Development of a Coastal Salinity Index
Science Center Objects
A critical aspect of the uniqueness of coastal drought is the effects on the salinity dynamics of creeks, rivers, and estuaries. The location of the freshwater–saltwater interface along the coast is an important factor in the ecological and socioeconomic dynamics of coastal communities. Salinity is a critical response variable that integrates hydrologic and coastal dynamics including sea level, tides, winds, precipitation, streamflow, and tropical storms.
Evaluation of the Coastal Salinity Index (CSI) indicates that it provides additional coastal response information as compared to the SPI and the Palmer hydrologic drought index, and the CSI can be used for different estuary types and for comparison of conditions along coastlines.
The location of the freshwater-saltwater interface in surface-water bodies is an important factor in the ecological and socio-economic dynamics of coastal communities. It influences community composition in freshwater and saltwater ecosystems, determines fisheries spawning habitat, and controls freshwater availability for municipal and industrial water intakes. These dynamics may be affected by coastal drought through changes in Vibrio bacteria impacts on shellfish harvesting and occurrence of wound infection, fish kills, harmful algal blooms, hypoxia, and beach closures. Most hydrological, agricultural, meteorological, and socio-economic drought indices were developed for upland areas and may not be appropriate indices for characterizing drought in coastal areas. Because of the uniqueness of drought impacts on coastal ecosystems, a need exists to develop a coastal drought index (CDI). The availability of many real-time and historical salinity datasets (Figure 1) provides an opportunity to leverage these datasets for the development of a salinity-based CDI.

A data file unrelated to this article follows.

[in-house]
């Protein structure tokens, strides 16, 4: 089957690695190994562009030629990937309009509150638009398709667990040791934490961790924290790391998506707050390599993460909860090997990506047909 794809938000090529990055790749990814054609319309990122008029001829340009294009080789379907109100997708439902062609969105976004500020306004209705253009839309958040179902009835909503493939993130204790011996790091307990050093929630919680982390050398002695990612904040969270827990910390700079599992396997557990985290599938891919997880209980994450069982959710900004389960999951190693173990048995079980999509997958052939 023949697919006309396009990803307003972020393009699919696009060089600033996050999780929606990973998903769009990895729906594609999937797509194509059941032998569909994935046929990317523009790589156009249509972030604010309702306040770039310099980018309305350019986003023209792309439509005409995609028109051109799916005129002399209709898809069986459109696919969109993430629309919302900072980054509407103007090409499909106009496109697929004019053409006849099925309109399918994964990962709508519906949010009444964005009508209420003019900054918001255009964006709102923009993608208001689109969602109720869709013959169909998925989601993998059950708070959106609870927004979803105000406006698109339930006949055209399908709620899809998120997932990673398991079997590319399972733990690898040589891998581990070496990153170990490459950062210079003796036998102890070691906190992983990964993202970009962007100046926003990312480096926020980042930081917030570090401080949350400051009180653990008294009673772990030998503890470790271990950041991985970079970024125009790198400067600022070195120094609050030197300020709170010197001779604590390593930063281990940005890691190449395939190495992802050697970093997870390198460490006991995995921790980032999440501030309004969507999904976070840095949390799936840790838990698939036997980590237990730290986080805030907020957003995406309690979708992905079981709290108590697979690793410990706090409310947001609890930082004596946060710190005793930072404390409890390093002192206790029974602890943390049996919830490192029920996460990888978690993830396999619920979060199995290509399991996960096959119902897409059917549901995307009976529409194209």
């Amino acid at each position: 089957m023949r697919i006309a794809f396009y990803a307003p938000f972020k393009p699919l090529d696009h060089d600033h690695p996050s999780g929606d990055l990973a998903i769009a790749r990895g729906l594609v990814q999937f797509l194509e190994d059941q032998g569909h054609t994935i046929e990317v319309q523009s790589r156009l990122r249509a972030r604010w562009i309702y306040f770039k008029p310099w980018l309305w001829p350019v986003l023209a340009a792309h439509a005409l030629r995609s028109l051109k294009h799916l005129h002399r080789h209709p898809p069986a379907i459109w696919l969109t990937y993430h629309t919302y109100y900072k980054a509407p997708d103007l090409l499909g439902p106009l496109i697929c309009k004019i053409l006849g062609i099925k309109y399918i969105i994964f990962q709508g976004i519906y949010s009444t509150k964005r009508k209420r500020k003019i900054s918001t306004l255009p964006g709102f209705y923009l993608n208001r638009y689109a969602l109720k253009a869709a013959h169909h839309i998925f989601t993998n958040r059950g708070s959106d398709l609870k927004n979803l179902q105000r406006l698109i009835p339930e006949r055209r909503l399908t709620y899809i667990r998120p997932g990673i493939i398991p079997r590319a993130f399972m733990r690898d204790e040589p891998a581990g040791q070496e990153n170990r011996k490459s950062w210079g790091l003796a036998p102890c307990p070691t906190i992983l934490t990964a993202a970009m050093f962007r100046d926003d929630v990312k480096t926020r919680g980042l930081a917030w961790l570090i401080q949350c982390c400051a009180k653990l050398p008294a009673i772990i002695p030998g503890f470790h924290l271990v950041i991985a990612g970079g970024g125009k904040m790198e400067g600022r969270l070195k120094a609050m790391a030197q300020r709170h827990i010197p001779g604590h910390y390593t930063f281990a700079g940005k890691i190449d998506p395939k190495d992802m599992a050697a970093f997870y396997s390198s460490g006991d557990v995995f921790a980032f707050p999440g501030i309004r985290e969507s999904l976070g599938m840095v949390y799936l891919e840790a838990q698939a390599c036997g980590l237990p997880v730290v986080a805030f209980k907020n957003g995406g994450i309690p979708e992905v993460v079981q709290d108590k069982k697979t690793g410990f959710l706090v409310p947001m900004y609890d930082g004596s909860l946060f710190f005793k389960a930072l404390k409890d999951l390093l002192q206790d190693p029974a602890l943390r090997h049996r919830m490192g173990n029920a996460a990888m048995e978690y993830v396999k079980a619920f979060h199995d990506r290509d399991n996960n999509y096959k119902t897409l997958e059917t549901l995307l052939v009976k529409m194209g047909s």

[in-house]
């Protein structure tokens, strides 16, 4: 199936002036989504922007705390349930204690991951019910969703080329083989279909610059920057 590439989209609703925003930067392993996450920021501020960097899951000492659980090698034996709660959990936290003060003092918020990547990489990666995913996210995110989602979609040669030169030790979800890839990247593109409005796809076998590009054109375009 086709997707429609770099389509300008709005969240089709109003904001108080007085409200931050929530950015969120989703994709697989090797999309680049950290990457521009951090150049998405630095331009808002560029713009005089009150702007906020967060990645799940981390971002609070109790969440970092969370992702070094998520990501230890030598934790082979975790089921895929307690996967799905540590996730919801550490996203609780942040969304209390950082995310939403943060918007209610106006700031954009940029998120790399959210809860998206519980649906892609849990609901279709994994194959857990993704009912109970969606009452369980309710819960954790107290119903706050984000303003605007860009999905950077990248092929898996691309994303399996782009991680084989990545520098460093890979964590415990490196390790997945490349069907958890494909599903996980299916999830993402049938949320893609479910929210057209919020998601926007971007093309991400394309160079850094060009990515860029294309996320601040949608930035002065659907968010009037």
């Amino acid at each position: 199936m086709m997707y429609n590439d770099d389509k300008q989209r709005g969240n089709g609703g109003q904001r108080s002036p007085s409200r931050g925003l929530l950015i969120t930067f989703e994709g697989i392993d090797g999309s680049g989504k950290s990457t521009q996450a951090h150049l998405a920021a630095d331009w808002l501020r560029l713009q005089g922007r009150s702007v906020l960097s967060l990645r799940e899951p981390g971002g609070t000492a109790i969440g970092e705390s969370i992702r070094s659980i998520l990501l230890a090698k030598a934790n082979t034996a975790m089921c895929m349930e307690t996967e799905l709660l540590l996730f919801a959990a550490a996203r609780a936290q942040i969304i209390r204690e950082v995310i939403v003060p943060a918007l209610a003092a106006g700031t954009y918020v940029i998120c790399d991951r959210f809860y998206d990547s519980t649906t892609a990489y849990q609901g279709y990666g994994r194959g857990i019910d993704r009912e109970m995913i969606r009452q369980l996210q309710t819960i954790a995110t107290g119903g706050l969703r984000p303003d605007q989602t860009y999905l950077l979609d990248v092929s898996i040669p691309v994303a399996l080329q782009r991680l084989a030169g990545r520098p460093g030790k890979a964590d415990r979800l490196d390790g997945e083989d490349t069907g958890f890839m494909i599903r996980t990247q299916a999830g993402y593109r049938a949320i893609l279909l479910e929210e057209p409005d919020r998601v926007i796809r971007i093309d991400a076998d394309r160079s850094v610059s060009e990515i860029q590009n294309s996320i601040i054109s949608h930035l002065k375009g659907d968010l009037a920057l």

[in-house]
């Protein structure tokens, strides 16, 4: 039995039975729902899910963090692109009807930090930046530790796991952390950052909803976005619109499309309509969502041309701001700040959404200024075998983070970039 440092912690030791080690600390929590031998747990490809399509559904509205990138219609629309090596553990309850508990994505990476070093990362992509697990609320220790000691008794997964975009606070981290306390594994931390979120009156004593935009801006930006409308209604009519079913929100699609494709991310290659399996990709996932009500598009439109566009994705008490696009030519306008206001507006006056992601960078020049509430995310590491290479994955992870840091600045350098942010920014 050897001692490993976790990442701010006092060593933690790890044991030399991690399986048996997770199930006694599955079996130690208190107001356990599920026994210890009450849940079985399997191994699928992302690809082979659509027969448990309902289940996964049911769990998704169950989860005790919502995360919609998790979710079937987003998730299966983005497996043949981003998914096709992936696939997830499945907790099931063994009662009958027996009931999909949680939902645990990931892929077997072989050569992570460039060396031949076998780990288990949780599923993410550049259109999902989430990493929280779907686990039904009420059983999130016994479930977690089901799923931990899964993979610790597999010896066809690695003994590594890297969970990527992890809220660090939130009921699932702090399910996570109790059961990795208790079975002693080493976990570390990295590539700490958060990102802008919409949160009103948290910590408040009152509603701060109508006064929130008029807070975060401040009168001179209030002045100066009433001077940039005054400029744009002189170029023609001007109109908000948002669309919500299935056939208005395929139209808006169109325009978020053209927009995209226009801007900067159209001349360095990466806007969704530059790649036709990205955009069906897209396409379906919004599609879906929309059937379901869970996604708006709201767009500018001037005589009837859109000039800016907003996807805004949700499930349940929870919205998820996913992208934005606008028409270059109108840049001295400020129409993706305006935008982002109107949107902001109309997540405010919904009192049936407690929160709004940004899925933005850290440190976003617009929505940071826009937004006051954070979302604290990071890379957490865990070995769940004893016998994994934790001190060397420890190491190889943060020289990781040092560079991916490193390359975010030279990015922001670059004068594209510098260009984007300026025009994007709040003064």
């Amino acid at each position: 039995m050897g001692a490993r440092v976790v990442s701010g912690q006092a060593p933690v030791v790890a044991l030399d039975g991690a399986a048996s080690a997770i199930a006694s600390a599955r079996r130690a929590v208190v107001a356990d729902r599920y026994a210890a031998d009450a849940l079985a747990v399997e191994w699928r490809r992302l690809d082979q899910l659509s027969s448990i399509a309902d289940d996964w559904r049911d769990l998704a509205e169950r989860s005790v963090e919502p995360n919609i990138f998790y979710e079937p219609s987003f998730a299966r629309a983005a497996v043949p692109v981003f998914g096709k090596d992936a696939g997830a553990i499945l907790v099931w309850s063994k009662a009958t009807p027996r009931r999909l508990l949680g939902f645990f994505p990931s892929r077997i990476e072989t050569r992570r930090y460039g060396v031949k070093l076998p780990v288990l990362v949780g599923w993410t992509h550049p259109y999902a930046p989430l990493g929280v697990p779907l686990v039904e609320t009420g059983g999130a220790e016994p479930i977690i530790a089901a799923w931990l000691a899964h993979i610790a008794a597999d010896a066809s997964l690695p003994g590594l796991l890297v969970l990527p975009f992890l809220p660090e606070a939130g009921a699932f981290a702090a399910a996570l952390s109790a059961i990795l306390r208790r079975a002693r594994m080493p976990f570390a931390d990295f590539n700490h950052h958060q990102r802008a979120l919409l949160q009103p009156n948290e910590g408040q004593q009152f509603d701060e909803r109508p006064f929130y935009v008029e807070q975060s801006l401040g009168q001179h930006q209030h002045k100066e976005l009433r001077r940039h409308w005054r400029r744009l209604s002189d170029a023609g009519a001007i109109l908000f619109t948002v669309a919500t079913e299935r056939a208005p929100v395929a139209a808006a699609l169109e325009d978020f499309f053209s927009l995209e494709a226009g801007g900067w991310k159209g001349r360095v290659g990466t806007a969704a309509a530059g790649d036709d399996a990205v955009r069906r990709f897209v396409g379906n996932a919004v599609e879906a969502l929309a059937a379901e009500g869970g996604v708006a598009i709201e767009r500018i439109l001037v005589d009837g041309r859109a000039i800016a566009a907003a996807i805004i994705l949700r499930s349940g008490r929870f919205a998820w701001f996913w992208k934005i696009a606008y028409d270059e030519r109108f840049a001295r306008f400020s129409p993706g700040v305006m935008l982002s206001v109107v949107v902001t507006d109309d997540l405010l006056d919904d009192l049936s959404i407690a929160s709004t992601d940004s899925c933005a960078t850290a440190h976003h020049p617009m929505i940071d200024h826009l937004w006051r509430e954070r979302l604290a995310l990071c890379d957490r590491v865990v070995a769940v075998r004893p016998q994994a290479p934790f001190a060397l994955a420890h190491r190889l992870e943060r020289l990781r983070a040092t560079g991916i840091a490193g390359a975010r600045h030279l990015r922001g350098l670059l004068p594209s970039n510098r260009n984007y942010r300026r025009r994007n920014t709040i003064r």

The challenge for the salinity data analysis is to characterize the salinity dynamics in response to drought while excluding responses attributable to the occasional saltwater intrusion event. Determining the best analytical approach was a discovery process of applying various statistical and numerical techniques to evaluate which techniques are most appropriate to developing a CDI (Figure 2). An approach similar to the Standardized Precipitation Index (SPI) was modified and applied to salinity data obtained from sites in South Carolina and Georgia, USA. Standardize salinity values characterizing 1-, 3-, 6-, 9-, and12-month conditions were computed from monthly salinity values (Figure 3). Thresholds similar to the SPI values were used to set incremental coastal salinity classifications (Figure 4, Table 1).
Evaluation of the CDI indicate that the index can be used for different estuary types (for example, brackish, olioghaline, or mesohaline estuaries), for regional comparison between estuaries, and as an index for wet conditions (high freshwater inflow) in addition to drought conditions. The development of the various drought characteristic intervals (1-, 3-, 6-, 9-, and12-month) allow for the CDI to be correlated with environmental response variables that occur on different time intervals. Figure 5 shows the computed CDI for the Waccamaw River (upper plot) and the Little Back River (lower plot). The background colors are the drought declarations (CD0 to CD4) and wet declarations (CW0 to CW4). The plots show there are times when there are different drought conditions in the Waccamaw River basin than the Savannah River basin. For a period in October 2007, the CDI was compared to the Drought Monitor map for the week of October 16th. The map shows that the Yadkin-Pee Dee Basin was in greater drought than the Savannah River Basin. The CDI also indicated a similar change in drought along the coast. The background map shows potential USGS real-time gaging locations where the CDI could be applied.